College Kitchen: Shop smart

When to treat yourself and when to get over yourself.

Bruschetta, an Italian appetizer, consists of diced tomatoes, mozzarella, basil and olive oil on toasted bread.

Chelsea Gortmaker

Bruschetta, an Italian appetizer, consists of diced tomatoes, mozzarella, basil and olive oil on toasted bread.

Alexander Brodsky

Look, saving money is almost universally rad — coupons instantly transform any grade-A nerd into a leather jacket-clad cool kid. However, there are some things worth dropping extra cash on. Knowing what’’s worth splurging on and what’s not is essential to successful home cooking.

 

Things to splurge on

Bread

Bread makes or breaks a sandwich. No matter what you stuff between those two limp sheets of paper you call wheat bread, your sandwich will just taste like a mushy mess. Get yourself something nice and crusty — a bread with real character.

Paired with some butter or olive oil, a solid sourdough works as an appetizer. Toast some slices and use them as buns to class up a hamburger. Make a sub out of a softer baguette. Spoon bruschetta over toasted slices for a fancy hors d’oeuvre (recipe below).

 

Cheese

What you put on your grilled cheese is between you and God. When it comes to a table cheese, though, spending a little extra makes a huge difference.

Putting out American cheese and Ritz crackers in your home is like telling guests, “I do not respect you on a fundamental level.” Creamy brie costs a little more but gives guests the respect they deserve. If you want real fresh-pulled mozzarella for pizza or appetizers, you’’ll need to shell out.

 

Steak

There really is no substitute for a finely marbled hunk of steak. Sure, there are slight variations like flank steak and top sirloin that are delicious in their own right, but they’’re not steak.

If you want a real rib eye, T-bone or New York strip, you’’re going to have to spend. Cooking one yourself rather than eating out will save you some money, though. As long as you’’ve picked out an adequate slab, cooking one up yourself is easy. It’’s simply a matter of getting the center done to your liking.

 

Things to save on

Wine

Don’’t bother cooking with a wine whose name you can’’t pronounce. Whenever you simmer wine, you’’ll end up burning off its distinct flavors and characteristics.

If you peek into the kitchen of the fanciest, Frenchest restaurants around, you won’t see them adding a well-aged vintage to any of their sauces. Instead, they’re using box wine like us peasants.

Even for drinking, there are plenty of box wines that hold their own against their bottled brethren. It’s not all just Franzia. Boxes are cheaper than glass bottles to produce, so you can get better wines for less. But, you may have to deal with some ridicule from uninformed peers.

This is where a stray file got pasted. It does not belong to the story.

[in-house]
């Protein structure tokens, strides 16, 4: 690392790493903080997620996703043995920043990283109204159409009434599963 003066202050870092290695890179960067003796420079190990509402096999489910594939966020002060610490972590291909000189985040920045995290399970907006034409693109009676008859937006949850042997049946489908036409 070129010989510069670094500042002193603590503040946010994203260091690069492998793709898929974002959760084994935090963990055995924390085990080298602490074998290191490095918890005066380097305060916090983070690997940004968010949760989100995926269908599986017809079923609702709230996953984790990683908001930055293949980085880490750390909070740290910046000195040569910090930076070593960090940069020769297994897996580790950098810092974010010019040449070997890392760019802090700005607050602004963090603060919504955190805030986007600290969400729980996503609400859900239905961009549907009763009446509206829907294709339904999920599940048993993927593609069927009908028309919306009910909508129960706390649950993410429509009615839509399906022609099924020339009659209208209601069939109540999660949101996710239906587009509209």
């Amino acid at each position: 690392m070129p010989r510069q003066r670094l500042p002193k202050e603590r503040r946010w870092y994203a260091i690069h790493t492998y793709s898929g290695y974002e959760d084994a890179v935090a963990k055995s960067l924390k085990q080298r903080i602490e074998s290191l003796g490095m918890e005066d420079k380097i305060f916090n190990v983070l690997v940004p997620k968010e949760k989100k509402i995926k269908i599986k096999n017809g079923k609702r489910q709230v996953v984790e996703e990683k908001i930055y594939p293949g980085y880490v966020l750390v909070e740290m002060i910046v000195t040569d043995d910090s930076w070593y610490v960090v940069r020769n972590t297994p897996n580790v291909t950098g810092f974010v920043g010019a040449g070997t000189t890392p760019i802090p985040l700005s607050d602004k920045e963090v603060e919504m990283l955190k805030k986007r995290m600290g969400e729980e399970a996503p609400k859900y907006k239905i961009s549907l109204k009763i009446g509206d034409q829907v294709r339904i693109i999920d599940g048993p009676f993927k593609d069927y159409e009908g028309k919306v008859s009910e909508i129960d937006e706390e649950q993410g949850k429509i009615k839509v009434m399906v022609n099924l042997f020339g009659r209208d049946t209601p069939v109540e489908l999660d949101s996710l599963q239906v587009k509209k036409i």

Coffee

Let me run some stats by you: a cup of coffee at Starbucks costs approximately one trillion dollars; a bag of whole beans, which will produce about 200,000 cups, costs $12 . You do the math. Even nicer brands of beans will cost a fraction of coffee shop joe.

Most beans from a grocery store will stack up to your standard coffee shop fare as long as you have a proper machine to brew it.

For the full effect, feel free to keep a Starbucks to-go cup and refill it with your home-brew coffee every morning.

 

Spices

The quality of most spices depends primarily on their freshness. The cheaper, store-brand spices have often been sitting around in warehouses for months and months. Ensuring freshness, however, is not a matter of just buying the top shelf stuff.

Buying spices whole and grinding them yourself guarantees that they won’t be stale. Small bags of unground spices only cost a couple bucks and will last you years. Most supermarkets don’t stock whole spices, though, so you’ll have to look to alternative grocery stores.

 

Bruschetta Recipe

A recipe like bruschetta demands high-quality ingredients. Since there’s little actual cooking involved, the flavors of the components need to shine on their own.

For this dish, Roma tomatoes work better than other varieties due to their solid center. Ideally, bruschetta should have chunks of tomato rather than be a gooey mess.

5 Roma tomatoes, diced
2 cloves garlic, minced
1/2 cup fresh basil, cut into ribbons
1 tablespoon balsamic vinegar
1 teaspoon olive oil
1 baguette, cut into slices
6 ounces mozzarella, sliced
Salt and pepper

Brush the slices of bread with olive oil and rub with a clove of garlic. On a lightly oiled baking sheet, toast the bread until golden brown in an oven heated to 400 degrees.

In a large mixing bowl, combine the tomatoes, garlic, basil, balsamic vinegar, olive oil and a touch of salt and pepper. Balsamic vinegar can easily overpower a dish, so be careful to not add any more than you have to.

Place the mozzarella slices on the bread, then spoon the tomato mixture on top. Place in the oven for a minute or two, until the mixture has slightly melted.